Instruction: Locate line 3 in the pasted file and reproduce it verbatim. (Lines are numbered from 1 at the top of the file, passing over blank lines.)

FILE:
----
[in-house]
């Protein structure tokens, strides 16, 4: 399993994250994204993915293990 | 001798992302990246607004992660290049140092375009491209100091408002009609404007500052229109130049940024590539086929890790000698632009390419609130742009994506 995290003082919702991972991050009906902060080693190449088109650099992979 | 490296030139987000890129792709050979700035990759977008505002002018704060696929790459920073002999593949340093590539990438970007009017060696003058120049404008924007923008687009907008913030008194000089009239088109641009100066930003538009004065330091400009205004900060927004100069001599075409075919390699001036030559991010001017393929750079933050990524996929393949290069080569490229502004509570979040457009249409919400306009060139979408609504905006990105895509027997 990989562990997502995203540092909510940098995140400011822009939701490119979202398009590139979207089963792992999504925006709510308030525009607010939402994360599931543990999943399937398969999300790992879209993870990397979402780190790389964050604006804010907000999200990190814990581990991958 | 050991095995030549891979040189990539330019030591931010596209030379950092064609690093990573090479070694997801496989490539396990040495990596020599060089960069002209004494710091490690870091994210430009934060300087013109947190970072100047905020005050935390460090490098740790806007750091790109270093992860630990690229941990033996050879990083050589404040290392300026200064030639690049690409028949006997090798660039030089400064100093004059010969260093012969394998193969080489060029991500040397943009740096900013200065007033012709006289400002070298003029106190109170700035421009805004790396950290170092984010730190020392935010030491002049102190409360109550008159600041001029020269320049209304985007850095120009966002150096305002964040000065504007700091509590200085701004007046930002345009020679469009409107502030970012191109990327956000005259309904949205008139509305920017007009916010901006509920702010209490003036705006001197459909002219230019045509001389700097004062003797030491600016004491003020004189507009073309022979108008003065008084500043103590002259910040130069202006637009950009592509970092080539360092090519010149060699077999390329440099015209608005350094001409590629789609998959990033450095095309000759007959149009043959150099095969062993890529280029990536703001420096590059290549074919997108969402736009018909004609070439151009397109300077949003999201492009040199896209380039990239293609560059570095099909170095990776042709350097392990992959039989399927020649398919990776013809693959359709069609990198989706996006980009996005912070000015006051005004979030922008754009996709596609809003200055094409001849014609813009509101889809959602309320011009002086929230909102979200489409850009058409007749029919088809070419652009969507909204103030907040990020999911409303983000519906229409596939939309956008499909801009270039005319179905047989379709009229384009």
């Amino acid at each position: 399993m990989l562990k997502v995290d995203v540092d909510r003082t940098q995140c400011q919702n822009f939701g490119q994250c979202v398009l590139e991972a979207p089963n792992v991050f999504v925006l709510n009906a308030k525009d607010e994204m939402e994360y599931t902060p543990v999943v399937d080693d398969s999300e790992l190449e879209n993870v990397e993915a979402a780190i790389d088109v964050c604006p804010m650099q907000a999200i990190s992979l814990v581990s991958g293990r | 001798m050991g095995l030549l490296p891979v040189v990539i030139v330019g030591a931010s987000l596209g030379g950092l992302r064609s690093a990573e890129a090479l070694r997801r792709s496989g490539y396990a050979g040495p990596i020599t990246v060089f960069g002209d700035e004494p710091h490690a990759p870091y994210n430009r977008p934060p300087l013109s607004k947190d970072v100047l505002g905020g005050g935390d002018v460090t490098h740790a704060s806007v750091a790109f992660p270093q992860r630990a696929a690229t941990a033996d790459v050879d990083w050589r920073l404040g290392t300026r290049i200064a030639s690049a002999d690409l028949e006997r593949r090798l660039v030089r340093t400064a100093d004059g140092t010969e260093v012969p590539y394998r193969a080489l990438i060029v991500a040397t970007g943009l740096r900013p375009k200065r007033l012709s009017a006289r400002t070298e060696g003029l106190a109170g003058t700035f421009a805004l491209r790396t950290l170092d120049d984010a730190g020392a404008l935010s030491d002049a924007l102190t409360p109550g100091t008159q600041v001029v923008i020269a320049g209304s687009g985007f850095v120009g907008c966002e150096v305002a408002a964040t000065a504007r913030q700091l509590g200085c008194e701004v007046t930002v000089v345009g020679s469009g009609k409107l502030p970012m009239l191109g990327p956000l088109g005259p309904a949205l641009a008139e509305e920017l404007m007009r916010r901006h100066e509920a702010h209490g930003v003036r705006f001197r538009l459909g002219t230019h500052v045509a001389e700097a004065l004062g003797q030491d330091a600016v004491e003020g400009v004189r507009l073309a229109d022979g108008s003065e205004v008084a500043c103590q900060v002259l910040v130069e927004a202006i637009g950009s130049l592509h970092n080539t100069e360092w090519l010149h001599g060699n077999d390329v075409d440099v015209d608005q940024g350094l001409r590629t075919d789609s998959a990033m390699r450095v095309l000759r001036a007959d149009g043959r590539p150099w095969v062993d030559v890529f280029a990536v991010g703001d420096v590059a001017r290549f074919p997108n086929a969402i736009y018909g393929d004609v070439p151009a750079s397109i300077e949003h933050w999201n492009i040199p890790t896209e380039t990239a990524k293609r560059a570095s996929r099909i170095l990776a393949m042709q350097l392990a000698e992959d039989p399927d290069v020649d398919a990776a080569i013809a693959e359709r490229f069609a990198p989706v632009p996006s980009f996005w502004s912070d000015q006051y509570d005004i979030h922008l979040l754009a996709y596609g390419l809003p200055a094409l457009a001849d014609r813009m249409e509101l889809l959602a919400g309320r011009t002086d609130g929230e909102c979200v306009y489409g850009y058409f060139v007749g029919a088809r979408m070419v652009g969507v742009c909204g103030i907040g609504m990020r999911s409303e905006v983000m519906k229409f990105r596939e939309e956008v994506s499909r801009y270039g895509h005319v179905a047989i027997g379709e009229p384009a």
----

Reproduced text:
């Amino acid at each position: 399993m990989l562990k997502v995290d995203v540092d909510r003082t940098q995140c400011q919702n822009f939701g490119q994250c979202v398009l590139e991972a979207p089963n792992v991050f999504v925006l709510n009906a308030k525009d607010e994204m939402e994360y599931t902060p543990v999943v399937d080693d398969s999300e790992l190449e879209n993870v990397e993915a979402a780190i790389d088109v964050c604006p804010m650099q907000a999200i990190s992979l814990v581990s991958g293990r | 001798m050991g095995l030549l490296p891979v040189v990539i030139v330019g030591a931010s987000l596209g030379g950092l992302r064609s690093a990573e890129a090479l070694r997801r792709s496989g490539y396990a050979g040495p990596i020599t990246v060089f960069g002209d700035e004494p710091h490690a990759p870091y994210n430009r977008p934060p300087l013109s607004k947190d970072v100047l505002g905020g005050g935390d002018v460090t490098h740790a704060s806007v750091a790109f992660p270093q992860r630990a696929a690229t941990a033996d790459v050879d990083w050589r920073l404040g290392t300026r290049i200064a030639s690049a002999d690409l028949e006997r593949r090798l660039v030089r340093t400064a100093d004059g140092t010969e260093v012969p590539y394998r193969a080489l990438i060029v991500a040397t970007g943009l740096r900013p375009k200065r007033l012709s009017a006289r400002t070298e060696g003029l106190a109170g003058t700035f421009a805004l491209r790396t950290l170092d120049d984010a730190g020392a404008l935010s030491d002049a924007l102190t409360p109550g100091t008159q600041v001029v923008i020269a320049g209304s687009g985007f850095v120009g907008c966002e150096v305002a408002a964040t000065a504007r913030q700091l509590g200085c008194e701004v007046t930002v000089v345009g020679s469009g009609k409107l502030p970012m009239l191109g990327p956000l088109g005259p309904a949205l641009a008139e509305e920017l404007m007009r916010r901006h100066e509920a702010h209490g930003v003036r705006f001197r538009l459909g002219t230019h500052v045509a001389e700097a004065l004062g003797q030491d330091a600016v004491e003020g400009v004189r507009l073309a229109d022979g108008s003065e205004v008084a500043c103590q900060v002259l910040v130069e927004a202006i637009g950009s130049l592509h970092n080539t100069e360092w090519l010149h001599g060699n077999d390329v075409d440099v015209d608005q940024g350094l001409r590629t075919d789609s998959a990033m390699r450095v095309l000759r001036a007959d149009g043959r590539p150099w095969v062993d030559v890529f280029a990536v991010g703001d420096v590059a001017r290549f074919p997108n086929a969402i736009y018909g393929d004609v070439p151009a750079s397109i300077e949003h933050w999201n492009i040199p890790t896209e380039t990239a990524k293609r560059a570095s996929r099909i170095l990776a393949m042709q350097l392990a000698e992959d039989p399927d290069v020649d398919a990776a080569i013809a693959e359709r490229f069609a990198p989706v632009p996006s980009f996005w502004s912070d000015q006051y509570d005004i979030h922008l979040l754009a996709y596609g390419l809003p200055a094409l457009a001849d014609r813009m249409e509101l889809l959602a919400g309320r011009t002086d609130g929230e909102c979200v306009y489409g850009y058409f060139v007749g029919a088809r979408m070419v652009g969507v742009c909204g103030i907040g609504m990020r999911s409303e905006v983000m519906k229409f990105r596939e939309e956008v994506s499909r801009y270039g895509h005319v179905a047989i027997g379709e009229p384009a």